Brescian Steel- Carburized low carbon steel by exposure at high temperatures to liquid steel with a very high carbon content, usually of cast iron or higher. The Paal, or Brescian process, originally involved taking a solidified bloom and submerging it in liquid cast iron (which has a lower melting point than lower % carbon steels) for a length of time until the carbon of the cast iron migrated into the lower carbon bloom. This was performed in a hearth, but has in modern times come to involve the carburization of homogeneous steels in cast iron melted in gas or induction furnaces where temperature control is more precise.
Wootz- Of Indian origin, possibly specifically to Persia before the spread of the ancient steel making process, wootz is a high carbon steel ranging between 1~2% carbon. Archaeological evidence suggests that wootz was made as a crucible steel in large, mound shaped furnaces as described by the late 17th century archaeologist Francis Buchanan. Although the precise mechanism for modern reproduction of the ancient wootz steel is unknown, the distinctive dendritic carbide grain pattern has been achieved in small scale crucible steel. For its time, wootz was far superior to the other refinement methods of steel and vastly out performed its peers in both strength and hardness. The word wootz itself is an adaption of the Persian name for steel.
Damascus- Much like wootz, modern knowledge of the original Damascus steel has been lost. It is theorized that Damascus steel was the product of the Persian knowledge being brought to Damascus, Syria where smiths could process the wootz into tools and blades. The distinctive damascene pattern that resulted in such pieces were a result of the texturing (a metallurgical term for the partial alignment of crystal grain boundaries due to mechanical deformation) represent rippling or waves. These patterns were made visible through polishing or etching. In modern times, Damascus is often used in reference to Pattern Welded steel, where similar patterns are a result of multiple, alternating layers of different alloys (such as 1080/15n20) where one metal is has different hardenability or chemical resistance from the other.
Pattern Welded Steel- A generic term used to describe the forge welding (or fire welding) of alternating layers of different steels or likewise weldable materials into a billet in order to produce a visual pattern in the finished piece. Perhaps the most common is 'random pattern' in which nothing is done to the layers beyond welding and folding or stacking to increase the layer count. Ranges in the tens of thousands of layers is not unreasonable, as each time a billet is folded in half, the count is doubled (or tripled if cut in thirds, quadrupled in fourths, etc.), and thus increases rapidly. With certain processes done to the billet at certain ranges of layers, other effects can be produced when brought back to flat. Historically, twisting was used in the edge and core of pattern welded swords and knives. Other patterns include, amongst others, 'raindrop' in which holes are partially drilled through the billet to produce concentric rings; 'ladder' in which lines are cut down the width; 'feather' in which a hot cut is used to bisect a billet which is then welded back together to produce what appears as the quill of the feather; and many others. Straight laminates are considered low layer pattern welded billets in which the layers remain relatively parallel, running the length of a piece.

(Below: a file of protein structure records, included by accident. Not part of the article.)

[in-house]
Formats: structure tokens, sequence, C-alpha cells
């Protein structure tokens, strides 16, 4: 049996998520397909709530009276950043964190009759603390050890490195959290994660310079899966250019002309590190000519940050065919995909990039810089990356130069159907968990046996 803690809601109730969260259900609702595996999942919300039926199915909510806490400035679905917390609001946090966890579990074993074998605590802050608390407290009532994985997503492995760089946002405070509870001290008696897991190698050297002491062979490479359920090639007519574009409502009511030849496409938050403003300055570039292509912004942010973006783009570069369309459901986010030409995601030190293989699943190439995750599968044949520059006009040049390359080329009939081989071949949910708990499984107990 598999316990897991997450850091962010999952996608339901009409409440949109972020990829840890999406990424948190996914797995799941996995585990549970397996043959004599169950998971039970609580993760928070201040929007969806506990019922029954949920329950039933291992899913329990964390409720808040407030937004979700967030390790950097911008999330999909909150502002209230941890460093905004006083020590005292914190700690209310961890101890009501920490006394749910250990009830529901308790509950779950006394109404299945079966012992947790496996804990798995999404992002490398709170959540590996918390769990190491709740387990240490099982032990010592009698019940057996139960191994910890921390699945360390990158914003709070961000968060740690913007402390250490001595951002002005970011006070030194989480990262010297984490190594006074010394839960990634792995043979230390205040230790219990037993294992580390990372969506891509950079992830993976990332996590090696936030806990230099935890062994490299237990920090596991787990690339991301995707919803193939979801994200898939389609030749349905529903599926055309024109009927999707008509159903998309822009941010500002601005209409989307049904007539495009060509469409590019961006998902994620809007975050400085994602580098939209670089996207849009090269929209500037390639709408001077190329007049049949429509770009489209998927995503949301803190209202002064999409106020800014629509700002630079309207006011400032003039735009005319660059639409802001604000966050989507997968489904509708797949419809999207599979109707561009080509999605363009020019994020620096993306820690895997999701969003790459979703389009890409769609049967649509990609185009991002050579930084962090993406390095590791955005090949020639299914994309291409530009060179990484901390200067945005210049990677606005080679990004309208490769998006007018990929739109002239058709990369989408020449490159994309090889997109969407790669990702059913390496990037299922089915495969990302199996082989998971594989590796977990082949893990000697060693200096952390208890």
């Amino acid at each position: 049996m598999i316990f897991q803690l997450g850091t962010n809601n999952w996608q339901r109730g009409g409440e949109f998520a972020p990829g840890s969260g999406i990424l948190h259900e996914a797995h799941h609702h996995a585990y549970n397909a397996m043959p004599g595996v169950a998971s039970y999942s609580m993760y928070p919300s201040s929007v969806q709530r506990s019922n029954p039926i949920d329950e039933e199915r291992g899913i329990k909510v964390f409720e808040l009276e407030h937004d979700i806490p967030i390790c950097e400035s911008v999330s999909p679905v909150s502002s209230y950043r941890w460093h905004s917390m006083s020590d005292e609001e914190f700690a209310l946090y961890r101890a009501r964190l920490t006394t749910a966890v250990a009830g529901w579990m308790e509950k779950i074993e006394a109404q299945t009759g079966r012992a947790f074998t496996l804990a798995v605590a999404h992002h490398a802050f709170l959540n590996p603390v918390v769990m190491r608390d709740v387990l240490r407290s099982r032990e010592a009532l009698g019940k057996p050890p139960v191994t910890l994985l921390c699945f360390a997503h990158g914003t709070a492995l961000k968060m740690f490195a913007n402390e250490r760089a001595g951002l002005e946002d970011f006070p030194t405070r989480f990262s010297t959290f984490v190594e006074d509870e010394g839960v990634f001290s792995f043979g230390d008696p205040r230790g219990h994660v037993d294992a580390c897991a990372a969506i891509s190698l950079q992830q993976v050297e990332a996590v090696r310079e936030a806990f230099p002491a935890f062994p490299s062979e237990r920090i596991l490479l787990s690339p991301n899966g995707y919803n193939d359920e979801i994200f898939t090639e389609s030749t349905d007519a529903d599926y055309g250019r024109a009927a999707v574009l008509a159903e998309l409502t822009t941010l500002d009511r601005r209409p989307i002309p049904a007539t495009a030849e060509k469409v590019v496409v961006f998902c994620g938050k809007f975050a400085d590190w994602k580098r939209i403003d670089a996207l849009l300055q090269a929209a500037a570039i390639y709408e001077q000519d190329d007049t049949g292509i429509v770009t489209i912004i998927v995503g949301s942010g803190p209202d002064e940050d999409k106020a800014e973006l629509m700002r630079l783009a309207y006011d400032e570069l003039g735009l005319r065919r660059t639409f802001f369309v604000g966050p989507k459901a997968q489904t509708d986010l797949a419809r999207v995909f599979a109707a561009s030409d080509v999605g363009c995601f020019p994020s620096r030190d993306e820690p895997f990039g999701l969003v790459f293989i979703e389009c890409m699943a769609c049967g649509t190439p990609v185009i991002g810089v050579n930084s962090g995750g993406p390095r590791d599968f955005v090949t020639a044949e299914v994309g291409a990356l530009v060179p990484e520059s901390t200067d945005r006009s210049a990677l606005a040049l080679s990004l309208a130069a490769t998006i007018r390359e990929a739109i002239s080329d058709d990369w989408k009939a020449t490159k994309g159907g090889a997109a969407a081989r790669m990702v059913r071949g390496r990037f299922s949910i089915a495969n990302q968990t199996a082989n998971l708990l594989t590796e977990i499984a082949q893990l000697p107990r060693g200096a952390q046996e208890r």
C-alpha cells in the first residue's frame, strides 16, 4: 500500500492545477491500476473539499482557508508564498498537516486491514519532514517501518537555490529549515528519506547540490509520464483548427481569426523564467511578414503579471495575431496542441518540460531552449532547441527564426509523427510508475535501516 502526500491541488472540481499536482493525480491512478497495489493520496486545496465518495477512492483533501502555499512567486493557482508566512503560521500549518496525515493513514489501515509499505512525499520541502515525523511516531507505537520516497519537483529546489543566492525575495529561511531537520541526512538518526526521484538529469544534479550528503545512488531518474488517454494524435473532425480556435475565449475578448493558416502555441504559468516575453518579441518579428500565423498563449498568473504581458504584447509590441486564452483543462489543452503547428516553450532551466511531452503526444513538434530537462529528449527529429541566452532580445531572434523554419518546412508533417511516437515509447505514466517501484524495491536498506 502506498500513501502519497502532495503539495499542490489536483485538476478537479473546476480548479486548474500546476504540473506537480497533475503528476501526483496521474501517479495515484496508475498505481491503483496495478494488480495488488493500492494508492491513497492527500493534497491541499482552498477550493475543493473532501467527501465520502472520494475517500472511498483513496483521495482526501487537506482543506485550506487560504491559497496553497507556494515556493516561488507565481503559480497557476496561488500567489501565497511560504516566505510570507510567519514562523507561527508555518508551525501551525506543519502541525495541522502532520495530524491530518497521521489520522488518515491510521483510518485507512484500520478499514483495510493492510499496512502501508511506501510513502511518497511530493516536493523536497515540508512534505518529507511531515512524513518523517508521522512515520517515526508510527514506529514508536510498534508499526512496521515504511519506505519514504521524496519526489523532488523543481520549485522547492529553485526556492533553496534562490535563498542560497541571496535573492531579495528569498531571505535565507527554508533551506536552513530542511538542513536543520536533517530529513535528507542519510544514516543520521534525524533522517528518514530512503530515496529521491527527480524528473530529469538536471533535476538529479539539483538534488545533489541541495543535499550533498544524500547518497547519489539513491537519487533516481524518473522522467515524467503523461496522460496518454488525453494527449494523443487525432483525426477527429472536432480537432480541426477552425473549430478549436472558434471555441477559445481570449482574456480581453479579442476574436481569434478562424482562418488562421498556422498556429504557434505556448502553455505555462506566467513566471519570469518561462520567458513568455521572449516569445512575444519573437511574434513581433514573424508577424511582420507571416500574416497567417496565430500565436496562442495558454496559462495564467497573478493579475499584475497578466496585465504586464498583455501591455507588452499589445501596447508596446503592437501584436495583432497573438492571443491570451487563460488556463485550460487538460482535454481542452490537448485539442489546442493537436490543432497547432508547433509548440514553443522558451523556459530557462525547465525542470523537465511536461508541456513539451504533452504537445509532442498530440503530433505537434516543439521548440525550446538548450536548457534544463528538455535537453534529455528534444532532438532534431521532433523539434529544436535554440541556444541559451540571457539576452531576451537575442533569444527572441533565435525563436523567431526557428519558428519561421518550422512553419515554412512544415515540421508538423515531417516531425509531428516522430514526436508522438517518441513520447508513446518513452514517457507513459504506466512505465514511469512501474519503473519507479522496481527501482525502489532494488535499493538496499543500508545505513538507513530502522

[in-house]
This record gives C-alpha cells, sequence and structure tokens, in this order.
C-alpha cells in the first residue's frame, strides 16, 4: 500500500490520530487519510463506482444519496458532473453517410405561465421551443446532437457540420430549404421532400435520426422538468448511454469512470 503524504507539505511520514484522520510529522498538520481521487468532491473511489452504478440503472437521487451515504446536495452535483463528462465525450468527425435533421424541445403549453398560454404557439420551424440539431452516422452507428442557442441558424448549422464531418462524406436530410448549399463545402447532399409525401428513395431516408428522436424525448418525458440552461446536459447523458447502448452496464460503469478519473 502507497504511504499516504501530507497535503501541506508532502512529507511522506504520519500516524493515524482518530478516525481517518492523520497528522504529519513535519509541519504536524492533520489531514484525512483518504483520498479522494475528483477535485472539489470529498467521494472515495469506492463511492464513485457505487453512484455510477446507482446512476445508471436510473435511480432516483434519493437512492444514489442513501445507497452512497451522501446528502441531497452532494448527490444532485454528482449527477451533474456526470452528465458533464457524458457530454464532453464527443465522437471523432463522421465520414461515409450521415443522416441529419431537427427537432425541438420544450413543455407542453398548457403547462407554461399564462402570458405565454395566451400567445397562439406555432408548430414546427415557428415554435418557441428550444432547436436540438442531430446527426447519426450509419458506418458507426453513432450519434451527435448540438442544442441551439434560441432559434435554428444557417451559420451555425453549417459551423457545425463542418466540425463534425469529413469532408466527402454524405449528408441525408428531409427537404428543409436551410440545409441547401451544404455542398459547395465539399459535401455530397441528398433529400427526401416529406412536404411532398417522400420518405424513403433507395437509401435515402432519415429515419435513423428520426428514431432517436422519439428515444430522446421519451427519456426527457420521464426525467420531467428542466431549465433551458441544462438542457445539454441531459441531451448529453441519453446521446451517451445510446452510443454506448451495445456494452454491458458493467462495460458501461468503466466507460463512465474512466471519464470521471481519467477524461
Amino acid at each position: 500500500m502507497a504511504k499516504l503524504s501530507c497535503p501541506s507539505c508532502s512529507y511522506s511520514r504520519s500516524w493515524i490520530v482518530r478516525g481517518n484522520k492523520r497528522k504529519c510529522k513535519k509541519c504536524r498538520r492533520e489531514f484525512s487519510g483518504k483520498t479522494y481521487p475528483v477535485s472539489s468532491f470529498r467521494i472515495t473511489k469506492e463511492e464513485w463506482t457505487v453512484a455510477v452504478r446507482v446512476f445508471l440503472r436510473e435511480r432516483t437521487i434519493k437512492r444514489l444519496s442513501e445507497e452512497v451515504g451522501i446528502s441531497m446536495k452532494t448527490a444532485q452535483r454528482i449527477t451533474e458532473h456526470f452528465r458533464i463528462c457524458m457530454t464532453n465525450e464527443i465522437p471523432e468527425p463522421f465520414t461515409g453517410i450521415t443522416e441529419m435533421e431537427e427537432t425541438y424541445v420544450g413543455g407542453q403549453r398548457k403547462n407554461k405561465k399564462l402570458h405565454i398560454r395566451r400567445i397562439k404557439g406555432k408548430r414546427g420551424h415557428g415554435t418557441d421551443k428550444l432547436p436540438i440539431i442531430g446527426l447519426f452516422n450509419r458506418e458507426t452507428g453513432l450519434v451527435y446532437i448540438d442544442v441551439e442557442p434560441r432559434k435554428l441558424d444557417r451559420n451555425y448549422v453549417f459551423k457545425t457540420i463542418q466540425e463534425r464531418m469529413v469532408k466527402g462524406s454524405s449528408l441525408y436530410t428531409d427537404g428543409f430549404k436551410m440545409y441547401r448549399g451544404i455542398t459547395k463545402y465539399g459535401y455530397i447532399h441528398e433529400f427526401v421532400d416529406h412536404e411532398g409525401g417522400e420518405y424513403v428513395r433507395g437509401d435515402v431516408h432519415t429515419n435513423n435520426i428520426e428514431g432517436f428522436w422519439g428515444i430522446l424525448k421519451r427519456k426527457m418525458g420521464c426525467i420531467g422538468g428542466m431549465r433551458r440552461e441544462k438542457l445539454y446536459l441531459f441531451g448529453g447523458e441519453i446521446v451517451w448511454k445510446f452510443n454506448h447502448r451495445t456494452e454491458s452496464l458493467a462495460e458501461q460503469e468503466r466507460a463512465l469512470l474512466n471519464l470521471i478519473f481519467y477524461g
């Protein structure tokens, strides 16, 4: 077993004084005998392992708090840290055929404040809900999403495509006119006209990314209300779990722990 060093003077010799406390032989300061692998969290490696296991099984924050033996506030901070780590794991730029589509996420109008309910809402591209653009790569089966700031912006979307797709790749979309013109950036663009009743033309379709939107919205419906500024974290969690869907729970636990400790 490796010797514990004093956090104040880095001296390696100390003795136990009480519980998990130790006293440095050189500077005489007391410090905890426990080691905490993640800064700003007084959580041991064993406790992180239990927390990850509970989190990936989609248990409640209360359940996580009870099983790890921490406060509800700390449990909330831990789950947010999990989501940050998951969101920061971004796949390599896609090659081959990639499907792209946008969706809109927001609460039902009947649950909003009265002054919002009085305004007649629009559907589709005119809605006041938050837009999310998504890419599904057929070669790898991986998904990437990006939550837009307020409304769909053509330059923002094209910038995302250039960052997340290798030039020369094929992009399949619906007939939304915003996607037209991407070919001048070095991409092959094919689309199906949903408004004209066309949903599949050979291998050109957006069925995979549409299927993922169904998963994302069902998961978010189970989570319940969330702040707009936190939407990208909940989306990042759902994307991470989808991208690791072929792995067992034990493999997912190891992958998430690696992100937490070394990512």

Mosaic- A type of pattern welded steel, usually called Mosaic Damascus, in which a pattern is produced through can welding (the placement of metal bits in a 'can' and surrounded by metal powder and sealed, which is fused solid by internal pressure at high temperatures). Mosaic Damascus can result in the formation of complex shapes and is generally limited to what can be cut into the bits placed in the can. Such decorative patterns are often contemporary in appearance and used in art knives.
Lamination- The welding of an edge piece of steel inside two contrasting metals. When ground, the edge steel is revealed midway between the spine and edge of the blade, and when etched, the two layers are revealed for their distinction. Commonly wrought iron is used for its slag grain pattern as the outer two layers, but anything that can produce contrast when etched may be used. The outer layers may be non-hardenable or hardenable, stainless or carbon steel, or even non-ferrous materials such as nickel. San Mai is a Japanese term similar to laminated billets.